Official Washington is always a decade or two behind the American people. That was true in 1963 when Dr. Martin Luther King Jr. shared his dream for a better America. It's also true today.
Editor's Note: This column by David McCoy was first published Sept. 17, 2010. Nice watches and I don't get along anymore, and that's just fine with me. No matter how much I'm tempted by their beauty, I'll never again buy an expensive watch. I can't stand to see another "precious timepiece" ruined because of a fried gizmo, jammed cog, or leaky seal. From now on, I'm going to adopt a friend's idea. He goes for ...
What would Dr. King think today? Aug. 28, 2013, was the annual commemoration of the historic march on Washington, D.C., and Dr. Martin Luther King Jr.'s iconic speech. Signs, posters, radio/TV ads and the all-inclusive holiday sale reminded us that it's time for America, as a nation, to remember the injustices he fought. Preachers preached special sermons, teachers had special lesson plans, and politicians, coupled with the usual colliers of immiseration, posed for photo-ops. All ...
My favorite place in Washington is the Lincoln Memorial. Its grand size, pivotal location and sweeping view of our capital city are a backdrop for the inspirational addresses inscribed on its walls. Lincoln's second inaugural address and his Gettysburg Address are there for all visitors to read.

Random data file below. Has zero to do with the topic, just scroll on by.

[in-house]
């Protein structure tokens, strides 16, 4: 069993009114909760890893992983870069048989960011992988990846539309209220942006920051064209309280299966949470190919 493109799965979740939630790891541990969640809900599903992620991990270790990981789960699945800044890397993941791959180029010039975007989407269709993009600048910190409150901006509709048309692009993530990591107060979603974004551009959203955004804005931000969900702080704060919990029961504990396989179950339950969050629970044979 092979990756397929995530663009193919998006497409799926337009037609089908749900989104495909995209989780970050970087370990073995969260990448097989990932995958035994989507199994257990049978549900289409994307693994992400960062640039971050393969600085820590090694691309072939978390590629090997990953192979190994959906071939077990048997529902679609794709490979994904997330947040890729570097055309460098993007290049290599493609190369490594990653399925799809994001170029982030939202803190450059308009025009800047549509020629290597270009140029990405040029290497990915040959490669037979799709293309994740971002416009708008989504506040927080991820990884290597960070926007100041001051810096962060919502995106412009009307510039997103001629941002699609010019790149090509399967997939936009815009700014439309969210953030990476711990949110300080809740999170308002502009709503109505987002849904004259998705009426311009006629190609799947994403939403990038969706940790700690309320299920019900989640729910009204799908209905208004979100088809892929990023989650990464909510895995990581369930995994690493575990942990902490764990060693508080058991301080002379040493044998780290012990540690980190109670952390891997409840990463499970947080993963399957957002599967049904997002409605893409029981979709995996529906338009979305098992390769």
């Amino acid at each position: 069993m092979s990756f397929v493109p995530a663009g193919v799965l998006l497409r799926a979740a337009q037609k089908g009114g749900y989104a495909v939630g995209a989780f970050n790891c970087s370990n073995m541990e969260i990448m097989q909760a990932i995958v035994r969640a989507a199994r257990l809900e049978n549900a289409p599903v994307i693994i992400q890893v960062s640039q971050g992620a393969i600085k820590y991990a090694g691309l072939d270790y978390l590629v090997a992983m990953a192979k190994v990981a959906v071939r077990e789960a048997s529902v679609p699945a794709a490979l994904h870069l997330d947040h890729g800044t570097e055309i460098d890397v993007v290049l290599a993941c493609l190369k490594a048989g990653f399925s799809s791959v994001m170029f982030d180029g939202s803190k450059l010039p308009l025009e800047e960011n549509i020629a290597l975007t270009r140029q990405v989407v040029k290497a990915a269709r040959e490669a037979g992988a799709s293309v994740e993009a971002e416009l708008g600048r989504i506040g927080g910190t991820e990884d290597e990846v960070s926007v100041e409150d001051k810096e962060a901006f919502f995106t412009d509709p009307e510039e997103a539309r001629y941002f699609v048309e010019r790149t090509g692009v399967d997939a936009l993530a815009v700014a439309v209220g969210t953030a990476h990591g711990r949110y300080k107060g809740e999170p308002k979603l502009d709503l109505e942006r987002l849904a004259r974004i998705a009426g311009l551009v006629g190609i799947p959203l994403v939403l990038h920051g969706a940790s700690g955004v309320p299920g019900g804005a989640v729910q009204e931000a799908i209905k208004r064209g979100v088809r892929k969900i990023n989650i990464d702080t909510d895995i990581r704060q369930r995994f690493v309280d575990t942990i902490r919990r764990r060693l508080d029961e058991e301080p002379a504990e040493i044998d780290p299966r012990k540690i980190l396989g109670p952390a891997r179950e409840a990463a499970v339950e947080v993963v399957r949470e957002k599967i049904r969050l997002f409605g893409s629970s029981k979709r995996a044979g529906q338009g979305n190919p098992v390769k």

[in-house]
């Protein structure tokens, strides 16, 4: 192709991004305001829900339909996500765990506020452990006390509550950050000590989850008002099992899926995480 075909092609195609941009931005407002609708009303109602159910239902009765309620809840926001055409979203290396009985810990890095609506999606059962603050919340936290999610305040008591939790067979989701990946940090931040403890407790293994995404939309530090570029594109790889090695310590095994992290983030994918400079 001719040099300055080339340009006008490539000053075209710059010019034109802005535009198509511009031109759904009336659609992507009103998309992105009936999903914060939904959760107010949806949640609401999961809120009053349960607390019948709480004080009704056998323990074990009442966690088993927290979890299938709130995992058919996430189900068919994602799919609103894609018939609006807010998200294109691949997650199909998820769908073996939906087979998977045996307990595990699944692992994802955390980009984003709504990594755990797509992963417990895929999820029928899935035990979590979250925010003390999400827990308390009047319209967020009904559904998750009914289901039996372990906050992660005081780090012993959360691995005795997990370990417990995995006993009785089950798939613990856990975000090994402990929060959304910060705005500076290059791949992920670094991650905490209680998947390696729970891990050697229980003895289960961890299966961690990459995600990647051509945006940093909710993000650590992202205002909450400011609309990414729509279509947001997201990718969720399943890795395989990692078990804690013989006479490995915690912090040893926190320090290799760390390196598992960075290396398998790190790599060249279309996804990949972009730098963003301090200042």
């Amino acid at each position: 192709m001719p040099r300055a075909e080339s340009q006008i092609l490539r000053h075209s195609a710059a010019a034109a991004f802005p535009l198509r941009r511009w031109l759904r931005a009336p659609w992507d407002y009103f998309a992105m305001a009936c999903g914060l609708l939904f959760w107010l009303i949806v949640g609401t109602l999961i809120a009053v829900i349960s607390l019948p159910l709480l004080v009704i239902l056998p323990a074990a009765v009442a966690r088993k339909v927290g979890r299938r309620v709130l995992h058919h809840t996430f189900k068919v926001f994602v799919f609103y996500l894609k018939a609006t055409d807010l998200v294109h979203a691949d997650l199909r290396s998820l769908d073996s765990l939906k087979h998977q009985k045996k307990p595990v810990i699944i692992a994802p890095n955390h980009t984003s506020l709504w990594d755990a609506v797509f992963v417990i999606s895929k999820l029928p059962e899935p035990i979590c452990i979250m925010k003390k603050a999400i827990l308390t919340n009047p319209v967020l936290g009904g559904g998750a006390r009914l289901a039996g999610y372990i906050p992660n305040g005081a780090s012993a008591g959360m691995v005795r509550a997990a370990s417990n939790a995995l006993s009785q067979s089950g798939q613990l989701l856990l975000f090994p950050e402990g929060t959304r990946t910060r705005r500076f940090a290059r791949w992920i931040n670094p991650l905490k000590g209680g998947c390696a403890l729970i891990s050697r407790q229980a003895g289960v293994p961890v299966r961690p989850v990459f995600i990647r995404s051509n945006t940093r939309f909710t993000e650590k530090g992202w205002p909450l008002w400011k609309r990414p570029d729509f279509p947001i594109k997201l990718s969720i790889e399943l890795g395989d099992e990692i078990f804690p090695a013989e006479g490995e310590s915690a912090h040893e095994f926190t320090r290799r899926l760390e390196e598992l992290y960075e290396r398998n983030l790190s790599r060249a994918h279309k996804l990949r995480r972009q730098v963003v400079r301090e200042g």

Much of what passes for ancient and infallible wisdom comes from oral history traditions, some credited to "old wives."
Early last spring, a young lady who was a high school senior was an intern in The Covington News newsroom. She came in a few afternoons a week, was willing to try anything and was always cheerful. She entertained us with her stories about high school.
The following are news headlines I observed: "Obama: 'Health Insurance … Is Your Right,'" "HHS Launches Video Contest to Attract Young Obamacare Subscribers," "State Dept. Panel Advises [Homosexual] Foreigners in Civil Unions to Get Married," and "Obamacare Website Misleads on Abortion-Inducing-Drug Mandate."
Please indulge me a moment of introspection and feel free to think along with me. Chances are what I am going to say may apply to you as well.
Sometimes I wonder when black people will reject the patronizing insults of white progressives and their black handmaidens. After CNN's Piers Morgan's interview with the key witness in the George Zimmerman trial, he said: "Rachel Jeantel is not uneducated. She's a smart cookie."
You might expect a story about wine, The Washington Post, Twitter and polling to be about the lifestyle of the nation's political elite. But this one is about the digital threat to America's political class.
Could you explain our present day to one of your ancestors? Say you were granted one hour with your great-great-great-great-great grandfather – a person I'm sure you've never met. How would you explain the world to someone so far removed from our time? "Hi, Super G! Is it OK if I call you that? We only have an hour, and I don't want to waste time with all that great-great-great-great-great nonsense, if that's OK? What? ...